When an old school band gets social

Updated: Sep 08, 2019, 07:49 IST | Aastha Atray Banan

With their release of an official video after almost 18 years, Parikrama talks of social media, YouTube, and being an old-school band in a millennial world

When an old school band gets social
Delhi based band Parikrama

We had forgotten the password of our YouTube account!" laughs Subir Malik, keyboardist for Delhi-based band, Parikrama, which has now been rocking for 28 years. Why they needed the password was because the band, one of India's most legendary, was ready to release an official video for their song, Tears of the Wizard, which was originally written in 2007. The song is a tribute to Lord Of The Rings hero Gandalf the Grey. "There have been videos of us playing live, and things we have done for different platforms. But this is our first official video after But It Rained, which released in 2001," says the 49-year-old. It's also the first time the band has been on YouTube and now on Instagram as well, promoting and talking about their music. Made up of Subir, his brother Nitin, 47, on lead vocals, Sonam Sherpa, 48, and Saurabh Chaudhry, 39, on guitars, Gaurav Balani, 31, on bass and Srijan Mahajan, 32, on drums, the band—formed in 1991 when all were students at Delhi University—had its first hit in But It Rained, which was shot in Spiti Valley. "We did that in 2000, when no one was even shooting there. This time around, we went to Mechuka in Arunachal Pradesh, and the government of Arunachal has funded the video. This is a first for an English indie band," says Subir.

The band, which has been inspired by Pink Floyd and The Doors, has been churning out music for almost three decades, all of which is available for free downloads. In 2007, thanks to Iron Maiden (who was blown away by their level of rock/metal talent), they got to play at the Download Festival in the UK.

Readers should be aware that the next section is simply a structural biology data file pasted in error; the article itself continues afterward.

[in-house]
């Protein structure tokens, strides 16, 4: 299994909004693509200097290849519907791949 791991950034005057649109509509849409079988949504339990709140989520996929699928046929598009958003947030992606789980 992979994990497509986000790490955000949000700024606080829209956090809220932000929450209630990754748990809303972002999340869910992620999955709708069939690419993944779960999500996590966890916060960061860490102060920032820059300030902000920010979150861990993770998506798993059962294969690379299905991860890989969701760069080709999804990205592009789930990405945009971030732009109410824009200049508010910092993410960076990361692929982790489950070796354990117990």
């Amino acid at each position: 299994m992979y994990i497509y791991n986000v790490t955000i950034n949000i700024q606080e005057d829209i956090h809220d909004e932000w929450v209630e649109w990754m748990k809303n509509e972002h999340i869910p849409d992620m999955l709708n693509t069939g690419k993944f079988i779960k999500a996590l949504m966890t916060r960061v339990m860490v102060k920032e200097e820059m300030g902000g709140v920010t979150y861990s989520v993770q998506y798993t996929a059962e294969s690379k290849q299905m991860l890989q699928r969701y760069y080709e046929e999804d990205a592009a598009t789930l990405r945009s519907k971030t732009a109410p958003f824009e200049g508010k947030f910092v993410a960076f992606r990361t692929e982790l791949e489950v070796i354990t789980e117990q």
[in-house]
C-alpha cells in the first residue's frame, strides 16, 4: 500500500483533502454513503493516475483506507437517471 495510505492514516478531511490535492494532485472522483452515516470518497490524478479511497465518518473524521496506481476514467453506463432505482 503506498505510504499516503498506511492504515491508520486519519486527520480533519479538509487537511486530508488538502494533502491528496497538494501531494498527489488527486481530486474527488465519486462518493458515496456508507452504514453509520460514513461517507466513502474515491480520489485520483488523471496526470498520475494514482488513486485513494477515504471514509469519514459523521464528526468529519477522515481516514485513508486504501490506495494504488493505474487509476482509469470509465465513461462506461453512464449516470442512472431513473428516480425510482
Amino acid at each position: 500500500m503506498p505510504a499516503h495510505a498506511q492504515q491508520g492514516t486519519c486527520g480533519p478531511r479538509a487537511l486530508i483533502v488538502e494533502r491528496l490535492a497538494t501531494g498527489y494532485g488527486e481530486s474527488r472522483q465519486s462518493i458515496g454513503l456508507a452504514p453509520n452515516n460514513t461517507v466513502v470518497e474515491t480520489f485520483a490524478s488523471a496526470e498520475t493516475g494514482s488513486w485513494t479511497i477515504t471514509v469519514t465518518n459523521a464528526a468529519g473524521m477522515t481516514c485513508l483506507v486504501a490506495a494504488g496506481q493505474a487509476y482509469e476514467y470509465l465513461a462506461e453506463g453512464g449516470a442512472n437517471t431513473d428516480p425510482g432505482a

For a band that released a song online in 1994, and then made a website in 1997, the band is late to the social media party. And though Malik says that sharing what they ate or where they went on Instagram is not the band's style, he admits that the market has changed and this could be the only way to reach out to an audience that isn't listening to them. "We always gave out live recordings of our songs out for free. But to be heard, you need audio/visual content. That's how the younger people will get to know of us," he says, adding, "On Instagram, I don't even know how to use the 'swipe up' function. But if we could shoot videos the hard way in Spiti and Mechuka, then we can figure out Instagram!"

For Nitin, like the rest of the band, the objective is clear—to increase their visibility to people who have never been to their concerts on a platform that's not only limited to India. "We have to adapt to Instagram, because it's the future. It's fun exploring, especially as we are not tech savvy. So, I call the other guys at night asking what to post, what hashtags to put. Half of the times I put wrong uploads, and then have to delete and start over again," he says. It's also a way to be relevant, says Saurabh Chaudhry, who is one of the rare members to be comfortable using social media. "It's a piece of cake! And it's convenient as well."

However, the band has decided that they are back to beating the millennials at their own game. "If someone tells me I am 50, I say, see me on stage, I can dance like four teenagers!" laughs Subir. The plan is to release consistent songs, which they are now recording at the studio, and videos as well. "We have many unheard of originals, which we want to put out there," he says, to which Nitin adds, "what we want is to keep the quality consistent. But you will find us around now." They still have a lot of old-school in them, and that's why they refused when well-wishers suggested that they invest in fake followers and likes. As Subir sums it up, "They said it would look good if our video has 1 lakh views in the first hour. But I knew that even if three people watched it, I would be okay. But the video has done better than we thought—it has almost 57k views on YouTube, 1 lakh 25 thousand on VH1 and around 5k shares on Instagram. We followed our gut, and it has served us well."

No. of views on the YouTube video

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